EatinEatOut : Spring 2013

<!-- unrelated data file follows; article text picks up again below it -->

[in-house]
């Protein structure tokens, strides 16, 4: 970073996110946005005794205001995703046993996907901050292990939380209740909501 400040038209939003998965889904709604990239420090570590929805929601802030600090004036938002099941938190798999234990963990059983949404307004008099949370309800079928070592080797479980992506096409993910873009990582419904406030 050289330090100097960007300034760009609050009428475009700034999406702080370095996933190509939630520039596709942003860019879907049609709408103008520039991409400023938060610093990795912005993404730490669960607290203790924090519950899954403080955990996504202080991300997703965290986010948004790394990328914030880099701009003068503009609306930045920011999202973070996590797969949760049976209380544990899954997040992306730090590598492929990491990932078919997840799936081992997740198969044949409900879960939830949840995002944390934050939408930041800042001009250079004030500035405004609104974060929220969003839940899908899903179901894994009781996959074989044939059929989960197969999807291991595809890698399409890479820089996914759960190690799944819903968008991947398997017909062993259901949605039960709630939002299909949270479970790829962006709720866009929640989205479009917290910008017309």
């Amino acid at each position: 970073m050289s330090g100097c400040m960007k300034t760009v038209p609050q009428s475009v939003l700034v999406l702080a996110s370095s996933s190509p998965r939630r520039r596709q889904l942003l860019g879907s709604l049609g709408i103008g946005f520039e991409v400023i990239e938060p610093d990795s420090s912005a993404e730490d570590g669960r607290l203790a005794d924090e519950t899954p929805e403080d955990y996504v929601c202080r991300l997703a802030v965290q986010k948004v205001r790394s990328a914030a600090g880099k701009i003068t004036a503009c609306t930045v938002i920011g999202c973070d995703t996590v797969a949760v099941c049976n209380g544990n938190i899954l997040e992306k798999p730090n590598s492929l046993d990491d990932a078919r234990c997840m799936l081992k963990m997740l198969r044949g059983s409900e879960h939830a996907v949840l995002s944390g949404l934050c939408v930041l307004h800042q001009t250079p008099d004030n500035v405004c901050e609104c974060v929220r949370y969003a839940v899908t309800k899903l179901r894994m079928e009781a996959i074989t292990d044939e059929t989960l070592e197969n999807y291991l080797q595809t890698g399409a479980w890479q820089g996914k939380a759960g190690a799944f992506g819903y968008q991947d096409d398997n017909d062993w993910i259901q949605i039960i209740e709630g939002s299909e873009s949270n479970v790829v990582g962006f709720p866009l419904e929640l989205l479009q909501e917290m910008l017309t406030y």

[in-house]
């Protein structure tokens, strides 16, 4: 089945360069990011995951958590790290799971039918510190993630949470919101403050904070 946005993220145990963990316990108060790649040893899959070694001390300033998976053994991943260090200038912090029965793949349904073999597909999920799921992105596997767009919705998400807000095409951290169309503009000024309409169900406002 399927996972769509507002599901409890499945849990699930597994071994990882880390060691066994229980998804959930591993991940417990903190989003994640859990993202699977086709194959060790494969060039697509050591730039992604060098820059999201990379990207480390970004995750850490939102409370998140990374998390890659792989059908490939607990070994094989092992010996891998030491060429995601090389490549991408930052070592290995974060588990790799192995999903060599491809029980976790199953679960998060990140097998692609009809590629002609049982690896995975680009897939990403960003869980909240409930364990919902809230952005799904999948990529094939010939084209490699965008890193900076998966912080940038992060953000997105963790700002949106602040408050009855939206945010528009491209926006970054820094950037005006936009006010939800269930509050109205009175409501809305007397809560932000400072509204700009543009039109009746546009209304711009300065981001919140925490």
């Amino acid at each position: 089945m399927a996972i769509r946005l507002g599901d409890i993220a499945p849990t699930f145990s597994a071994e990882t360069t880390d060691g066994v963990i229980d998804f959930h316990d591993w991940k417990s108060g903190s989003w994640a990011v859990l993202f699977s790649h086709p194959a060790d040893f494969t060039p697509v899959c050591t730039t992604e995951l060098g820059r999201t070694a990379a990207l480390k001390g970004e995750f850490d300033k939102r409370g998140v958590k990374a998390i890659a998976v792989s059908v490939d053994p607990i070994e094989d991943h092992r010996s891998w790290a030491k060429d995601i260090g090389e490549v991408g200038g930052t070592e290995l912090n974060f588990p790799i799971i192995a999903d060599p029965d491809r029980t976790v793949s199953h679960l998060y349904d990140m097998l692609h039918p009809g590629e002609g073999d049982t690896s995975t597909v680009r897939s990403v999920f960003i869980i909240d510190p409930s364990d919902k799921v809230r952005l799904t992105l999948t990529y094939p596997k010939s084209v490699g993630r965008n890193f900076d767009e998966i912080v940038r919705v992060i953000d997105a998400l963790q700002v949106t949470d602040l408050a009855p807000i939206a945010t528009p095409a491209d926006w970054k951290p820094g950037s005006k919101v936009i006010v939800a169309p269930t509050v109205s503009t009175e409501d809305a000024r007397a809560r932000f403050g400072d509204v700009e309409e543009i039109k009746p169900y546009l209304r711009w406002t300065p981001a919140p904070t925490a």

WWW.EATINEATOUT.CA 103 your cellar. There are only a few countries, namely the USA and Australia, which have certifications in place for "organic wine". The rest of the world that uses the term "organic" on their labels are strictly referring to the practices in the vineyard rather than the entire process from vineyard to bottle. Organic viticultural practices originated in France long before the term "organic" became the buzzword of 21st century agriculture. Today, the majority of the world's organic vineyards are located in France, in particular the south of France, but organic vineyard practices are also prevalent in Spain, Italy, Germany, Austria and Greece. Typically drier and warmer climates, as well as vineyards located in high altitude regions, are the best sites for organic farming to exist, which is why many of the vineyards in Chile and Argentina have been using organic practices regardless of the marketing benefits that may be attached to the term "organic" on the label. For this reason, many of your favourite wines may in fact already be organic even though they do not have proper certification. For many family-run estates in both the New World and Old World, organic certification is too expensive and it is not worth the time or money to get properly certified. Fortunately for the internet-savvy wine lover, most wineries have a website with detailed information about their vineyards and viticultural practices; so with a little effort, you can find out what practices your favourite wineries are using in their vineyards and make an informed choice about what wine you want to buy.